Linfox, Toll wanted to cut rates for owner-drivers

By: Brad Gardner


Trucking giants urged the Road Safety Remuneration Tribunal to mandate pay rates lower than current levels.

 

Owner-drivers are only months away from receiving guaranteed minimum pay rates, but the remuneration on offer would have been much lower if Toll and Linfox had their way.

The country’s two largest trucking players joined forces to try and convince the Road Safety Remuneration Tribunal (RSRT) to mandate payments significantly less than what owner-drivers currently receive.

The RSRT in December handed down its road safety remuneration order (RSRO) establishing minimum hourly and kilometre payments for contractor drivers from April 4.

The ruling applies to those working in the supermarket distribution and linehaul sectors and requires payment within 30 days for waiting time, loading and unloading, rest breaks, filling out paperwork and more. The level of payment will vary based on the task being performed and the equipment being used.

Many of the country’s owner-drivers already toil under sub-par working conditions and paltry pay rates, and the new minimum payments are designed to rectify this.

Under the RSRT’s ruling, owner-drivers involved in supermarket distribution work who supply their own prime mover while hauling a company-owned semi-trailer will receive $47.98 per hour and $1.30 per kilometre.

Toll and Linfox wanted this slashed to $42.09 per hour and 63 cents per kilometre.

In her written judgment establishing the new rates structure, RSRT president Jennifer Acton writes: "…the minimum rates proposed by Linfox and Toll result in considerably lower payments than those their witnesses indicated they currently provide to the contractor drivers engaged in supermarket distribution operations."

 

Linfox Truck WEB

Owner-drivers would struggle to make ends meet under Linfox's proposed rates.

 

Acton highlighted the evidence of Toll Transport general manager Steven Borg, who told the tribunal that Toll paid $833.06 to an owner-driver engaged in supermarket distribution operations in Tasmania who worked for eight hours and drove 488km.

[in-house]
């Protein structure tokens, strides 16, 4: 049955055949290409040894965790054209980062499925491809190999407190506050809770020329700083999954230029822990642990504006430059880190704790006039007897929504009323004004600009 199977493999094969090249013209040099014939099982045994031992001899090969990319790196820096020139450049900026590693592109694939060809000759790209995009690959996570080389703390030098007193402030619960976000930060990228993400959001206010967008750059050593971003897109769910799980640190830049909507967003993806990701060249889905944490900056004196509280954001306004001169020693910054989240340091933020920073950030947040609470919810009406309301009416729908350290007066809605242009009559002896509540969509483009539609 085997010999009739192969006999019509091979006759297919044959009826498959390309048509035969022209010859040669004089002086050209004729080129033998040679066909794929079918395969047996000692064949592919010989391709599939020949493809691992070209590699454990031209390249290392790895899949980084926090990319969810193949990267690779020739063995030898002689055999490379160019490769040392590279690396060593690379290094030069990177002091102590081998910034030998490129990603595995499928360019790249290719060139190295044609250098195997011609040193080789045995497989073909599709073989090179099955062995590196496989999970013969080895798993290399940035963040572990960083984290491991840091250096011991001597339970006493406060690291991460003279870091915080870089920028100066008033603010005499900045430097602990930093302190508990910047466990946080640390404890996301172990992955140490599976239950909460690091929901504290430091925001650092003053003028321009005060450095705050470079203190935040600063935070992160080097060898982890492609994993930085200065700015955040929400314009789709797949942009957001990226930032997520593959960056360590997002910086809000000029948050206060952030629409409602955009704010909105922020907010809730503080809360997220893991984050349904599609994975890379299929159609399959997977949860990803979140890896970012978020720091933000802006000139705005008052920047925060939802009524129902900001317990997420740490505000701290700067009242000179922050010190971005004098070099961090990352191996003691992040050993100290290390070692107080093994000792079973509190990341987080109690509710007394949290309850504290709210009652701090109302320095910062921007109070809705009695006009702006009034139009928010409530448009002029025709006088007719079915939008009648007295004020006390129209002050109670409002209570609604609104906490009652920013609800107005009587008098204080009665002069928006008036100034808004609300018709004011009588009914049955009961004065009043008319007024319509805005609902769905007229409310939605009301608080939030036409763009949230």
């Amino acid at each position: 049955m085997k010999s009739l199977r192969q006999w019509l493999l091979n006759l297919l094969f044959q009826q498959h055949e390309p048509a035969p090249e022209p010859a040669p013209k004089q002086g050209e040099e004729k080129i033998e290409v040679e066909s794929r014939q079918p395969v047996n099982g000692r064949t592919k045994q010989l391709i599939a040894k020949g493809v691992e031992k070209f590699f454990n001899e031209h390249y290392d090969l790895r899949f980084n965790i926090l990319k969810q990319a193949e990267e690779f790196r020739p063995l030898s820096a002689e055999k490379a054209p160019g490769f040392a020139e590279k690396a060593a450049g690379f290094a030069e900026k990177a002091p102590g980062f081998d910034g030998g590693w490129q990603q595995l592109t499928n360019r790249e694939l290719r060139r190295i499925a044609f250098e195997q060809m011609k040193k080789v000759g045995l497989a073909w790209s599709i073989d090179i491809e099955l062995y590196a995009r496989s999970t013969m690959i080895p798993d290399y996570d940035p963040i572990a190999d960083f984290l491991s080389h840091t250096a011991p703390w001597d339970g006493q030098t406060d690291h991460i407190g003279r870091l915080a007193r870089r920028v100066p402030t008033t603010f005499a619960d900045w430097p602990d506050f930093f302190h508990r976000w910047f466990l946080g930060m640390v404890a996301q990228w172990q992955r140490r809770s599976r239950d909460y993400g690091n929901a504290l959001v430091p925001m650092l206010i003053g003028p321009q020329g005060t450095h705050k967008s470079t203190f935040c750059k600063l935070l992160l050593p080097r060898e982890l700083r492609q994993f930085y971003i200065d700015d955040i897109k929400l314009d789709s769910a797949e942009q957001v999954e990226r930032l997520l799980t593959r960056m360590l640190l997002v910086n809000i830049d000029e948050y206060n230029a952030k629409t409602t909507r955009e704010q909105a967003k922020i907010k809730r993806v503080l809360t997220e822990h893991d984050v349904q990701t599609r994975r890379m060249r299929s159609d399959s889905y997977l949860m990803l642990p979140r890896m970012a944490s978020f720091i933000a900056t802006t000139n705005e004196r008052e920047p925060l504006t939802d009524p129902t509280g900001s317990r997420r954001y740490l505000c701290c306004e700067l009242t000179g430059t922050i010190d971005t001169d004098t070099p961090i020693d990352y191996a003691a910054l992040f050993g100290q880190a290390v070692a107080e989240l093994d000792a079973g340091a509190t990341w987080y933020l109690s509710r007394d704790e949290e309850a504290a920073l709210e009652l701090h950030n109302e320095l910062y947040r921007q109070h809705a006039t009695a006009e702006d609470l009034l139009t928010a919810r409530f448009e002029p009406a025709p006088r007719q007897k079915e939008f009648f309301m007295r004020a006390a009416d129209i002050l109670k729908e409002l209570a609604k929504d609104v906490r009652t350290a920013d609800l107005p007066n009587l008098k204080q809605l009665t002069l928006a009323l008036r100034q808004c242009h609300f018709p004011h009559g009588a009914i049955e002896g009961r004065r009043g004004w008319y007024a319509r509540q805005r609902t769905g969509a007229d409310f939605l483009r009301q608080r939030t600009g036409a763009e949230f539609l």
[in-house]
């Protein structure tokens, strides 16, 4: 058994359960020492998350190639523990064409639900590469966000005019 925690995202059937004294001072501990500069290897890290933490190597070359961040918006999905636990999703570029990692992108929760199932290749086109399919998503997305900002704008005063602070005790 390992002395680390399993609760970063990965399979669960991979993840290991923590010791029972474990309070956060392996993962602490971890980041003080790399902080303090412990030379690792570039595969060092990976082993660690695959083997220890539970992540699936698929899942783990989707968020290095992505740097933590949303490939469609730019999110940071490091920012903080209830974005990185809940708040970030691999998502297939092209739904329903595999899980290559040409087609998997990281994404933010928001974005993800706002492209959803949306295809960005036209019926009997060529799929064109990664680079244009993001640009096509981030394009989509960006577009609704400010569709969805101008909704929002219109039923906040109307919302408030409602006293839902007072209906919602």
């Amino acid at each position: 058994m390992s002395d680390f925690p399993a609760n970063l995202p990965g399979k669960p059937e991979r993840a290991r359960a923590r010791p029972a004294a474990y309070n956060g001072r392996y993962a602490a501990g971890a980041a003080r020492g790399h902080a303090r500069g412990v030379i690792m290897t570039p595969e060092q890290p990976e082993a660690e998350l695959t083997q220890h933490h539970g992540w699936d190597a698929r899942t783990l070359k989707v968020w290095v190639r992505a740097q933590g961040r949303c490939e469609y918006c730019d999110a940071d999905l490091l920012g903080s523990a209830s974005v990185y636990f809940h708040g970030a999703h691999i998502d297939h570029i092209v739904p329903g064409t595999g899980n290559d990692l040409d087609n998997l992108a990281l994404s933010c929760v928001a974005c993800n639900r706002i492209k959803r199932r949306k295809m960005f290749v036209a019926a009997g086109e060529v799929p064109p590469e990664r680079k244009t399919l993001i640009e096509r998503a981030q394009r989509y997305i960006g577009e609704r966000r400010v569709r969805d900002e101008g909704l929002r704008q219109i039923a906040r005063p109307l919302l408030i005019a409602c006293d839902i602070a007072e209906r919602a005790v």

Toll and Linfox’s proposal would have cut the payment to $648.10. From April 4, the RSRT will require companies to pay at least $1018.24 for the example Borg provided.

Meanwhile, Toll Transport national road manager Alec Trikash told the tribunal owner-drivers working in the supermarket distribution sector in Adelaide were paid $745.50.

Linfox and Toll wanted the rate lowered to $569.59, almost $200 less than what the RSRT will require to be paid from April 4.

In New South Wales, the RSRT will guarantee owner-drivers at least $1023.79 for clocking up 400km of travel in 10.5 hours, but Toll and Linfox pushed for a figure of $697.19.

Acton questioned if the rates Linfox and Toll wanted would allow owner-drivers to earn enough to make a living.  

"The Linfox and Toll proposed minimum rates are also lower than a reasonable cost recovery approach would suggest as the minimum payments that should be made," Acton says.

Both companies also tried to scuttle minimum hourly and kilometre rates for owner-drivers in the long-distance sector.

 

Toll B-double

Toll convinced the RSRT to limit annual owner-driver rate increases to 2 per cent.

 

Toll and Linfox penned a joint submission that claimed setting rates for linehaul work was difficult given the numerous types of vehicles used in the sector, the differing fuel burn rates due to the various types of freight transported, and the different amounts paid for trips between regional and capital cities.

"In the circumstances, Linfox and Toll are, reluctantly, presently unable [to] support the setting of specific minimum rates for contractor drivers engaged generally in long distance operations," the submission says.

"Instead, Linfox and Toll submit that there should be further consideration of this issue (particularly in the context of different industry sectors). Linfox and Toll are prepared to engage promptly as part of any such process."

Both companies did, however, express in-principle support for linehaul drivers receiving minimum rates.

Toll did score a win in convincing the RSRT to reduce annual rate increases for owner-drivers.

The tribunal initially proposed 3.2 per cent increases for the life of the order, which will run until at least April 3, 2020, but subsequently settled on 2 per cent.

Toll NQX general manager Greg Smith told the tribunal that large national supermarket chains capped annual contractual increases to 2 per cent.

"We think the quantum of adjustment in the draft RSRO should be revised and that adjustment of 2% per annum is more appropriate in the circumstances," Acton states in her written judgment.

Under the RSRT’s order, all parties in the supply chain are accountable for making sure rates in contracts are sufficient to ensure owner-drivers receive the minimum rate.

It means, for example, a client contracting Toll must make sure it pays the company enough so Toll can afford to pay owner-drivers at least the minimum rate.

The RSRT is due to publish an online calculator this year to help companies determine the rates they need to pay.

 

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